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After a Symantec CA representative responded, point by point, to Mozilla developers' concerns over its certificate authority activities, the Mozilla community has raised even more -- as yet unanswered -- questions.
On Monday, April 10, Steven Medin, public key infrastructure (PKI) policy manager at Symantec, posted responses to the list of 14 issues with Symantec CA actions that Mozilla's Gervase Markham listed on the Mozilla wiki site. However, Markham and Google Project Zero team member Ryan Sleevi, among others, responded to Symantec's answers with many more questions.
For example, Symantec's response to concerns about a 1024-bit certificate issued directly from root between December 2013 and January 2014 argued that the certificate was issued after its customer informed Symantec of an issue "that threatened to seriously disrupt their primary business."
"The customer's non-browser implementation required a certificate that was back-dated to support its boot phase, not chained through an intermediate, and that used a 1024-bit key. This would replace a similar certificate that was due to expire on December 31, 2013," Medin wrote.
The issuance, Medin argued, was permitted under the CA/Browser Forum (CA/B) Baseline Requirements at the time. Medin called the questionable certificate issuance a rules violation, but insisted it was not "a source of material risk," and both Microsoft and the customer accepted the known risks.
Medin justified Symantec's actions, stating: "It's important to understand that this action did not threaten browser users, as the site wasn't used by browsers. We stand by our decision to help our customer safeguard their business in this instance, in a risk responsible manner when they needed us most."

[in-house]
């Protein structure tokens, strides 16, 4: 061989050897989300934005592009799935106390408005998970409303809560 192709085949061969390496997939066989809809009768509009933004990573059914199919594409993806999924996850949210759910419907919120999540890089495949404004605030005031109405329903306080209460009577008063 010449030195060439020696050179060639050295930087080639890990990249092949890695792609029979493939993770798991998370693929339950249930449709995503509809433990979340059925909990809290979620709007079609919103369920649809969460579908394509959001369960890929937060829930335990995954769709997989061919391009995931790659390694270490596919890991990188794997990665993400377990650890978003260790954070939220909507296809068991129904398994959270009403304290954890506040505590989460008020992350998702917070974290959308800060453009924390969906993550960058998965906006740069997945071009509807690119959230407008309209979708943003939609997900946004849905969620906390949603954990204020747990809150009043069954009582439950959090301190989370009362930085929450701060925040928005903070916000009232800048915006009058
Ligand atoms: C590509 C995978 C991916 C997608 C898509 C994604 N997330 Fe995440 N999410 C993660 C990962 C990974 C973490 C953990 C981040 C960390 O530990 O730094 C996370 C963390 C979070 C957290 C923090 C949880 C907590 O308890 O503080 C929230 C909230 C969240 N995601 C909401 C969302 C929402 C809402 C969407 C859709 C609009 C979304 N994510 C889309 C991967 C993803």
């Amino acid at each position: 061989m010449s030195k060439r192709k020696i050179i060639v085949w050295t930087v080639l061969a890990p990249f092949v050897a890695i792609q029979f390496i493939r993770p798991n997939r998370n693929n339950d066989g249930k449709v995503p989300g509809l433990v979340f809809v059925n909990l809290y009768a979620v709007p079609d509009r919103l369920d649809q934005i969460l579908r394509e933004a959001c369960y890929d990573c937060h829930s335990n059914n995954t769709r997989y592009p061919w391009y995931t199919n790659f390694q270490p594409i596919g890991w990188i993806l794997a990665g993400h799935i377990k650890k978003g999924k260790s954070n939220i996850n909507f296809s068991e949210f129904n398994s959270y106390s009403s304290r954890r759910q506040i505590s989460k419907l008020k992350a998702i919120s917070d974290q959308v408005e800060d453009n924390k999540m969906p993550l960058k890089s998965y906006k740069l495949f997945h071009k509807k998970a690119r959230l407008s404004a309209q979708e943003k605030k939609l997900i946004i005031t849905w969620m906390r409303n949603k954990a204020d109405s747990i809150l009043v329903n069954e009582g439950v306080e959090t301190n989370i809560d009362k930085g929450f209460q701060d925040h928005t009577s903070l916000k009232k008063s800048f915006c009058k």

In that particular issue, Symantec did not immediately disclose the certificate issuance "due to a contractual obligation to protect the customer's privacy," Medin wrote.
Less than an hour later, Sleevi raised a number of questions about the methodology Symantec used to conclude there was no risk imposed on anyone other than the customer who requested the certificate, as well as questions about how "contractual obligations to protect the customer's privacy" are formally reconciled with CA/B Baseline Requirements that conflict with customer privacy.
Symantec did not respond to requests for comment from SearchSecurity.
Deadline is approaching
Noting that "Symantec has a routine habit of exceeding any reasonable deadline for response," Sleevi asked when is it "appropriate for the Mozilla Root Store to begin discussing what steps can or should be taken with respect to the documented and supported incidents, which Symantec has not provided counter-factual data?"
"Does the Mozilla Root Program seek to consider the intent of the CA that violated the Baseline Requirements repeatedly for a span of several years? If so, does it have a process at which point it will stop considering feedback, versus allowing a CA to indefinitely delay meaningful action to protect users?"
Mozilla's Markham responded by setting a one-week deadline for responses from Symantec -- a deadline that was extended in response to concerns that interested parties might be unavailable.